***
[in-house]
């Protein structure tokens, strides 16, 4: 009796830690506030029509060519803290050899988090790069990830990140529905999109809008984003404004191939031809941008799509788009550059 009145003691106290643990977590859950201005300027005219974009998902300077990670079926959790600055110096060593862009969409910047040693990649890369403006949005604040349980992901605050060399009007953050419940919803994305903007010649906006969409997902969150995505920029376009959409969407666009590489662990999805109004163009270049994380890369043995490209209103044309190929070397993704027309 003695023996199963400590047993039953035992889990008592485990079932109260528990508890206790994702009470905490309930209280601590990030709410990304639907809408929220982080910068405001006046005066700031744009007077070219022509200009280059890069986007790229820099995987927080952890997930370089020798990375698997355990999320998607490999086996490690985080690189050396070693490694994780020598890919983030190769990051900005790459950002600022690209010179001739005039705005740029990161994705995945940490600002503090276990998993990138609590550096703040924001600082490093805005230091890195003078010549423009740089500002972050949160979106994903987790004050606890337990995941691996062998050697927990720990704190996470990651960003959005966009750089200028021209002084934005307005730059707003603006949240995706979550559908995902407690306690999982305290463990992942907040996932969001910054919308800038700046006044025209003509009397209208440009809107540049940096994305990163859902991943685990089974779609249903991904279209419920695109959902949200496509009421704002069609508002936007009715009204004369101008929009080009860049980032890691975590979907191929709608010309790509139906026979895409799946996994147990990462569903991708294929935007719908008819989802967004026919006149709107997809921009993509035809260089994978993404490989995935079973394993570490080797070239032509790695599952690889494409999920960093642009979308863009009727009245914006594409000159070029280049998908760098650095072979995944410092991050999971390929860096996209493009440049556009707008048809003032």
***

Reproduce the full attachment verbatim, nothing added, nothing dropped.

[in-house]
């Protein structure tokens, strides 16, 4: 009796830690506030029509060519803290050899988090790069990830990140529905999109809008984003404004191939031809941008799509788009550059 009145003691106290643990977590859950201005300027005219974009998902300077990670079926959790600055110096060593862009969409910047040693990649890369403006949005604040349980992901605050060399009007953050419940919803994305903007010649906006969409997902969150995505920029376009959409969407666009590489662990999805109004163009270049994380890369043995490209209103044309190929070397993704027309 003695023996199963400590047993039953035992889990008592485990079932109260528990508890206790994702009470905490309930209280601590990030709410990304639907809408929220982080910068405001006046005066700031744009007077070219022509200009280059890069986007790229820099995987927080952890997930370089020798990375698997355990999320998607490999086996490690985080690189050396070693490694994780020598890919983030190769990051900005790459950002600022690209010179001739005039705005740029990161994705995945940490600002503090276990998993990138609590550096703040924001600082490093805005230091890195003078010549423009740089500002972050949160979106994903987790004050606890337990995941691996062998050697927990720990704190996470990651960003959005966009750089200028021209002084934005307005730059707003603006949240995706979550559908995902407690306690999982305290463990992942907040996932969001910054919308800038700046006044025209003509009397209208440009809107540049940096994305990163859902991943685990089974779609249903991904279209419920695109959902949200496509009421704002069609508002936007009715009204004369101008929009080009860049980032890691975590979907191929709608010309790509139906026979895409799946996994147990990462569903991708294929935007719908008819989802967004026919006149709107997809921009993509035809260089994978993404490989995935079973394993570490080797070239032509790695599952690889494409999920960093642009979308863009009727009245914006594409000159070029280049998908760098650095072979995944410092991050999971390929860096996209493009440049556009707008048809003032």